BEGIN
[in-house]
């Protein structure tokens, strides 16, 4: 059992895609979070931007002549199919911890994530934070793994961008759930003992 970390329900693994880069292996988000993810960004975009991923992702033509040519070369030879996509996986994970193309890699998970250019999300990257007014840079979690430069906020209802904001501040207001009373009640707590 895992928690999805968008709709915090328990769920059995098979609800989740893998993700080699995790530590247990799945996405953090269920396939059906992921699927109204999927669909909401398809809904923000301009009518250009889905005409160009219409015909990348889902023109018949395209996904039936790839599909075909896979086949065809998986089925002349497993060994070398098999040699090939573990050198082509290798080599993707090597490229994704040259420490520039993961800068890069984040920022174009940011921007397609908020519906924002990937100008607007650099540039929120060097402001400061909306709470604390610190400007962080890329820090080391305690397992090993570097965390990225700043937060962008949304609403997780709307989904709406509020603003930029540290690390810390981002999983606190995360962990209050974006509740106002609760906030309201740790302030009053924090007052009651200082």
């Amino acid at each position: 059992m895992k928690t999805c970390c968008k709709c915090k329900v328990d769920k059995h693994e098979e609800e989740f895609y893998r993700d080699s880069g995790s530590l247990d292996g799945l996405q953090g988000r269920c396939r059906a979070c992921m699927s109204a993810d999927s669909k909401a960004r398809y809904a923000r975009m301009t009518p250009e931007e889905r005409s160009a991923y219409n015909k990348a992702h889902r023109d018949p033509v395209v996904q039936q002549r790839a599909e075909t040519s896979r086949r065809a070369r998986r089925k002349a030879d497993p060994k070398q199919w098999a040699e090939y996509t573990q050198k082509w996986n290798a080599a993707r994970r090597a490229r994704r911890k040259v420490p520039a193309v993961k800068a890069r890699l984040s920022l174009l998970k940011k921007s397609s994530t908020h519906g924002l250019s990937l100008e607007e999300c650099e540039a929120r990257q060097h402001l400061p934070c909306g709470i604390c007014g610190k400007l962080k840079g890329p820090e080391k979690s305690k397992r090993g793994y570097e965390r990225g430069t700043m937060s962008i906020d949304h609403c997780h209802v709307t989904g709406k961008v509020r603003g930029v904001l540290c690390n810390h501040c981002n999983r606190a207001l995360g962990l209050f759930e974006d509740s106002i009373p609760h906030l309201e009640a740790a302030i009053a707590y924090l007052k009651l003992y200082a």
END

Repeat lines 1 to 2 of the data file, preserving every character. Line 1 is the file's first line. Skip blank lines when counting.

[in-house]
């Protein structure tokens, strides 16, 4: 059992895609979070931007002549199919911890994530934070793994961008759930003992 970390329900693994880069292996988000993810960004975009991923992702033509040519070369030879996509996986994970193309890699998970250019999300990257007014840079979690430069906020209802904001501040207001009373009640707590 895992928690999805968008709709915090328990769920059995098979609800989740893998993700080699995790530590247990799945996405953090269920396939059906992921699927109204999927669909909401398809809904923000301009009518250009889905005409160009219409015909990348889902023109018949395209996904039936790839599909075909896979086949065809998986089925002349497993060994070398098999040699090939573990050198082509290798080599993707090597490229994704040259420490520039993961800068890069984040920022174009940011921007397609908020519906924002990937100008607007650099540039929120060097402001400061909306709470604390610190400007962080890329820090080391305690397992090993570097965390990225700043937060962008949304609403997780709307989904709406509020603003930029540290690390810390981002999983606190995360962990209050974006509740106002609760906030309201740790302030009053924090007052009651200082």